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Tuesday, 24 July 1906

Mr STORRER (Bass) .- Whilst we may be making a very good bargain with the new shipping company, so far as the cost of carrying our mails is concerned, I think that if we were running the business ourselves we should be quite satisfied to adopt the poundage system which has been referred to, and thus save £80,000 a year on the present expenditure. That is a verv large sum, in my opinion, for the Commonwealth to have to pay for the sake of a few days earlier delivery of mails. As I pointed out last year, I do not think that the speedier service afforded by the contract system is worth the additional cost, even to the merchants, who contend that it is. Although under the poundage system there might be a delay of a day or two in the delivery of mails, all the merchants concerned would be placed on the same footing, and one would be given no advantage over another. The majority of our merchants and others seem to think that it is necessary that we should have a quicker service than we could procure under the poundage system, and if they are prepared to pay a large proportion of the additional cost under the contract system I do not think that it would be wise for us to object. At the same time I think that in a mail contract of this description we should have some guarantee that the shipping company obtaining the contract will make provision for the transport of perishable products. I am aware that a great many people in Australia do not believe that the Post Office should be debited with expenditure incurred by other Departments, but I hold the view that the public Departments of the Commonwealth should be considered as one, and that each should be expected to assist the other. If by their arrangements with the steamship companies the Postal authorities can get concessions and benefits from the snipping companies, they should do so. I know that the Government of the Commonwealth have communicated With the various States, and have not received from them that support which they might reasonably, have expected. At the same time, I think it is their duty to make some provision in reference to the carriage of perishable products, in order that there shall be a guarantee. No doubt, for its own sake, a shipping company may make some concessions in that direction, but, at the same time, there is no guarantee that it will be done. If in the contract the Postmaster-General had inserted a condition to that effect, a service would have been assured to the shippers. I am very glad, however, that it contains a clause empowering the Commonwealth to purchase the steamers if the Parliament should think it advisable to do so. In a contract extending over the long period of ten years, it is only right, I think, that that power should be taken. What troubles me as a Tasmanian representative, is that provision is made at the public expense for the conveyance of the mails to all parts of the Commonwealth except Tasmania. Under this proposed contract, the mails will be landed at . Adelaide, and despatched by train, to the various points on the mainland, but Tasmania will have to pay for the transport of its mails across Bass Strait. Last year, when the acceptance of a contract was under consideration, Tasmania! and Queensland got an advantage in that direction. Under the new arrangement.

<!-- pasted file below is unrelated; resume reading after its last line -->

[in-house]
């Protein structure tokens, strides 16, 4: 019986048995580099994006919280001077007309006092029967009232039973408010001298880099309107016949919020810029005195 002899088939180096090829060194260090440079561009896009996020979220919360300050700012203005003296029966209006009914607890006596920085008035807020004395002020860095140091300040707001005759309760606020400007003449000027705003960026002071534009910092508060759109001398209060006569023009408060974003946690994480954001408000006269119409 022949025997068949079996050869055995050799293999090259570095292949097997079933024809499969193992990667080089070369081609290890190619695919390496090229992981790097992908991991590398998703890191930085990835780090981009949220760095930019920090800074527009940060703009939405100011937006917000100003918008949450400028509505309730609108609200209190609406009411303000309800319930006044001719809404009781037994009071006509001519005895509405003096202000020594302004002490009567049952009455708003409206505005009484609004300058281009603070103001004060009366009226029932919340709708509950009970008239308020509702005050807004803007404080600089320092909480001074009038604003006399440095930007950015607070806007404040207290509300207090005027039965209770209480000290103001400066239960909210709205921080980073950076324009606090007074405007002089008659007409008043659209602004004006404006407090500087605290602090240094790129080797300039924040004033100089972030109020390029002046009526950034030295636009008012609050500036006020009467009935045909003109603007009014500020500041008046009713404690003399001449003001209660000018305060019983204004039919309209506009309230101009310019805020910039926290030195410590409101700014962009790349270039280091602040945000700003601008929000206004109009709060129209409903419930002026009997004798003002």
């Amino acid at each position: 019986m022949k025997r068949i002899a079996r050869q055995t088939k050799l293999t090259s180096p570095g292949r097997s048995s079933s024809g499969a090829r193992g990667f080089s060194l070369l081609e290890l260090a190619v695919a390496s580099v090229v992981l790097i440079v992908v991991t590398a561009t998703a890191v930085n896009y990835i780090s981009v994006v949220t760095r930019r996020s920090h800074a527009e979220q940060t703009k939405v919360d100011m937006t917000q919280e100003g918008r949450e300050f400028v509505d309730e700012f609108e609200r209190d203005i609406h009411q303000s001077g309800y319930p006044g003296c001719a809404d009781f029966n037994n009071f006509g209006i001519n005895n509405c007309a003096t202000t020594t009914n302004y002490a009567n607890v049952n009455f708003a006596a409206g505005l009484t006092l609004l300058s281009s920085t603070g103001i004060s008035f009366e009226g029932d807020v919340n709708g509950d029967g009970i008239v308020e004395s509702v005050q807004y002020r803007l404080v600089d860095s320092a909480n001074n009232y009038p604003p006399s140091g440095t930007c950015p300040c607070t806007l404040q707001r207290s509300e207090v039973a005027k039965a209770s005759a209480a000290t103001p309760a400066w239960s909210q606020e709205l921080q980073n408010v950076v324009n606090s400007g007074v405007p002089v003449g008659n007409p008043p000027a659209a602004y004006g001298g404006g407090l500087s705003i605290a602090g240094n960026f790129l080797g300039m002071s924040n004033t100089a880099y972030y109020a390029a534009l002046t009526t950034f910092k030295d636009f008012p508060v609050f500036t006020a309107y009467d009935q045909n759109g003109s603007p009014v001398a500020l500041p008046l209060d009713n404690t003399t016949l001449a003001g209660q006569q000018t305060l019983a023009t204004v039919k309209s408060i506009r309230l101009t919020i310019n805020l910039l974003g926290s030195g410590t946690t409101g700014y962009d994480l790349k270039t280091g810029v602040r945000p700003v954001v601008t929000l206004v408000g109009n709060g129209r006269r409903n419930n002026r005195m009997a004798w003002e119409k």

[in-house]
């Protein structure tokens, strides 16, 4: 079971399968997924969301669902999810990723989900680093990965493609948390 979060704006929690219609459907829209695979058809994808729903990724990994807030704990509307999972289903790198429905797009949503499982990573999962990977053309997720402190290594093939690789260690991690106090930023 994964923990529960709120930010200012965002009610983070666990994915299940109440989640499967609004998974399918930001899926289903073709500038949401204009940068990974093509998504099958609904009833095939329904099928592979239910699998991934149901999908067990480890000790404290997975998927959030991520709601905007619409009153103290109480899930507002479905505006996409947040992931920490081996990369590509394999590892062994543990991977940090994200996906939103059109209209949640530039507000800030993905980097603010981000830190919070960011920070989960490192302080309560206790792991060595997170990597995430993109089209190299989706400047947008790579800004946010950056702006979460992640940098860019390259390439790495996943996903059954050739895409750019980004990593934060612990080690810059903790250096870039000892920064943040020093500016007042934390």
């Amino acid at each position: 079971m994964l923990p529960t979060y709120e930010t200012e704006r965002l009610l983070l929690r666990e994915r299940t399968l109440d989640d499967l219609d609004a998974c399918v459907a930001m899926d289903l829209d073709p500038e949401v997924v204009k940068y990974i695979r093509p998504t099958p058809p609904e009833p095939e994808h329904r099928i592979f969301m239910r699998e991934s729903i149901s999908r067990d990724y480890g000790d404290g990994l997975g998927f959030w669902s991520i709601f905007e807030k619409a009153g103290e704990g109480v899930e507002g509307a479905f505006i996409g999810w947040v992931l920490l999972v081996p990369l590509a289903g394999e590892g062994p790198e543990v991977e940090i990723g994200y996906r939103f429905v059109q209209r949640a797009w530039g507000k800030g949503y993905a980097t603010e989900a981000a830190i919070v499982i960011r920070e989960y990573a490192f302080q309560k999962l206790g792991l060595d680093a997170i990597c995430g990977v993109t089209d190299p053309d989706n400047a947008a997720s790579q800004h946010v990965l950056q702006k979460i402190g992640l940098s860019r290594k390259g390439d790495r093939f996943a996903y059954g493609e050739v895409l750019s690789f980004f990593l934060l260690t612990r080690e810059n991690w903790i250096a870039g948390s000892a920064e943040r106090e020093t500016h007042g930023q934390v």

Queensland will still have its mails sent on by train from Adelaide at the expense of the Commonwealth, but Tasmania will have to pay for the conveyance ofits mails across the Strait. That is not exhibiting the true Federal spirit. In view of the fact that Tasmania has also to pay a special rate for cablegrams, and a subsidy of £4,000 to the Eastern Extension Telegraph Company, I trust that the true Federal spirit will be displayed, and that before the termination of this Parliament the carriage of mails across the Strait will be made as free as on the mainland.

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